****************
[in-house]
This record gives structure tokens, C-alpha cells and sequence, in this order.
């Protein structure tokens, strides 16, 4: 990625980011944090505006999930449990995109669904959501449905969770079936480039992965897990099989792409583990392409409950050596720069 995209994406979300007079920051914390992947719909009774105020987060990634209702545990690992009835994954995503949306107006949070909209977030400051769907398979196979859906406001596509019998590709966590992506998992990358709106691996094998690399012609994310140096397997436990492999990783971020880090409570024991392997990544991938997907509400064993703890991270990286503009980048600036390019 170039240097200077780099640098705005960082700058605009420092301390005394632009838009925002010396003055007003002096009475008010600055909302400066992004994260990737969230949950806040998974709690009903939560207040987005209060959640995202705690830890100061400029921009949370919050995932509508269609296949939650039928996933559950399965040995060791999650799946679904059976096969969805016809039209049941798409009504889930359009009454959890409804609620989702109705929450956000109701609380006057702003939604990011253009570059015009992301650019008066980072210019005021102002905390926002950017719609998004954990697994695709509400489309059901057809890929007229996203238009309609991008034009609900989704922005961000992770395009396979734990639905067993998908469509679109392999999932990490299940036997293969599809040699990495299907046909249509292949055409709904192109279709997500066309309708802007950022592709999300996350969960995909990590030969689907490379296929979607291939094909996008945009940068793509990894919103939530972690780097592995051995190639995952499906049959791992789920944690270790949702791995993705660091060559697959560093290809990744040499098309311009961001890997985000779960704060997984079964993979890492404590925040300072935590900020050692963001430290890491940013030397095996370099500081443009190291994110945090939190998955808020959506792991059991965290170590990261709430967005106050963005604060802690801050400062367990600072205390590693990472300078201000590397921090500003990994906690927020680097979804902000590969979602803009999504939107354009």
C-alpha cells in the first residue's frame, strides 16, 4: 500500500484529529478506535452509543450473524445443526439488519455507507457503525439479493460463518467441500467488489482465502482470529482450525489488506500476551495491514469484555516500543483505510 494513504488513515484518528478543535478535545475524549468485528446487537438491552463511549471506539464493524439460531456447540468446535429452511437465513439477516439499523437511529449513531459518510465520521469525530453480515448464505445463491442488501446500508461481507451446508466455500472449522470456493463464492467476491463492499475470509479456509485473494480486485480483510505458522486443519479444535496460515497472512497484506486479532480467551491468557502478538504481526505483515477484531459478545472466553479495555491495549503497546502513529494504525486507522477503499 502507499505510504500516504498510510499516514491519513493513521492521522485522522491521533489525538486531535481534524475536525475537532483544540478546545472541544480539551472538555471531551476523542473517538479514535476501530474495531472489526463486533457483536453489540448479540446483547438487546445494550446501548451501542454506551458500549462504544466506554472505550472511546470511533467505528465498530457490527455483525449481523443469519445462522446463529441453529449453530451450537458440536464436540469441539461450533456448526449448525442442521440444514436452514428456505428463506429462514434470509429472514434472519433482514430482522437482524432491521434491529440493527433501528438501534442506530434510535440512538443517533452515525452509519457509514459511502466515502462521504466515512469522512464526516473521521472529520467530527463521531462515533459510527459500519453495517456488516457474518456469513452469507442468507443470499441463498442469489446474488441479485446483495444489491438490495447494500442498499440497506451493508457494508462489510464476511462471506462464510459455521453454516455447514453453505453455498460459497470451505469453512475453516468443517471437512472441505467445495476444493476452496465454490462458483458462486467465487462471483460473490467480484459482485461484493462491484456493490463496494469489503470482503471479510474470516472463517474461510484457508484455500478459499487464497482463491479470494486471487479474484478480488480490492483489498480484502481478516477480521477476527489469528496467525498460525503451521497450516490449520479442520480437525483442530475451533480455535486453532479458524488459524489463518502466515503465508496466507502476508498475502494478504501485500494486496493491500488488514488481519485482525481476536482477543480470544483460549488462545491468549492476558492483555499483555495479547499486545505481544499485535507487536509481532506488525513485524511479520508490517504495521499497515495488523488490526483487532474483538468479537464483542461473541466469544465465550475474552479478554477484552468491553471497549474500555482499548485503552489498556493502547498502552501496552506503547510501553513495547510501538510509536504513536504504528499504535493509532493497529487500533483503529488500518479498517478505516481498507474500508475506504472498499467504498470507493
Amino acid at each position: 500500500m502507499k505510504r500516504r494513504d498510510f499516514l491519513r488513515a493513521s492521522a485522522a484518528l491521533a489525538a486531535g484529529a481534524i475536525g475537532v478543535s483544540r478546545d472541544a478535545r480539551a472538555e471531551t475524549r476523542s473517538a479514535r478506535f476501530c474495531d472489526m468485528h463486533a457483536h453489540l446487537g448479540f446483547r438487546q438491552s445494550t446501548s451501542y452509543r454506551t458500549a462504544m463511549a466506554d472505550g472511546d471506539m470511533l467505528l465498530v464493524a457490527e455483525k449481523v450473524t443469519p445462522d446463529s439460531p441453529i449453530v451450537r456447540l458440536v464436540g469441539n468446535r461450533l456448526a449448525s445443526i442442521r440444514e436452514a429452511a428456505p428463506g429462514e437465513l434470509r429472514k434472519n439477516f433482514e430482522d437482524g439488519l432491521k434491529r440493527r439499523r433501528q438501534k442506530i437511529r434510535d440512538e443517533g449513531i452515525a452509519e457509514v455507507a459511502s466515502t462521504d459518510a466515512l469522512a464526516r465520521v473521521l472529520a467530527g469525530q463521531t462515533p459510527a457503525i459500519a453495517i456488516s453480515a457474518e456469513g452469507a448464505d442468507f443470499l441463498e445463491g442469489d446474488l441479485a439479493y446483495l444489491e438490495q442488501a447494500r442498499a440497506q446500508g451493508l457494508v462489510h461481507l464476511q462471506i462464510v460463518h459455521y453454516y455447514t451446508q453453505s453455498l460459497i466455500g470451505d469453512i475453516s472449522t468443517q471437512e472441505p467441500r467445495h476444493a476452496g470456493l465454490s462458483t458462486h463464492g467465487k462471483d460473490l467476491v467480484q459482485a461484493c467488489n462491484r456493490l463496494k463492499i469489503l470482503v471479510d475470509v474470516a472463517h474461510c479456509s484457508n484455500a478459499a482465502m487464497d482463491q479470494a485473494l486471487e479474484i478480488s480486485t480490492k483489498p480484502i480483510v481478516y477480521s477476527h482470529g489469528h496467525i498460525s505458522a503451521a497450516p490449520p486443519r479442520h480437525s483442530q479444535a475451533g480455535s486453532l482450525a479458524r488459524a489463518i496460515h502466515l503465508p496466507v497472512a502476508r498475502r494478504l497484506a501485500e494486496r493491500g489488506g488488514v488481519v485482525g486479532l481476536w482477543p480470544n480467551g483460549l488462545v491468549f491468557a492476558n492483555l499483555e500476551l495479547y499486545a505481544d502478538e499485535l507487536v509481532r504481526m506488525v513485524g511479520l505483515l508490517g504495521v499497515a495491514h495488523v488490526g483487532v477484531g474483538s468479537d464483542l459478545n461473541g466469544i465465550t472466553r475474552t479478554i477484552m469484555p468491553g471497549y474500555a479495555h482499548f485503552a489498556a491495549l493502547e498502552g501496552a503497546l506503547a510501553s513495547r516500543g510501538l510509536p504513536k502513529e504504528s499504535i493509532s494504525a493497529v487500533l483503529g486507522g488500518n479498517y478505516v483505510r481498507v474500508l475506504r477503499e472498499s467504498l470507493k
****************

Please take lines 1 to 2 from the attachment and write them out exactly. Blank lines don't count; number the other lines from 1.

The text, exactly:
[in-house]
This record gives structure tokens, C-alpha cells and sequence, in this order.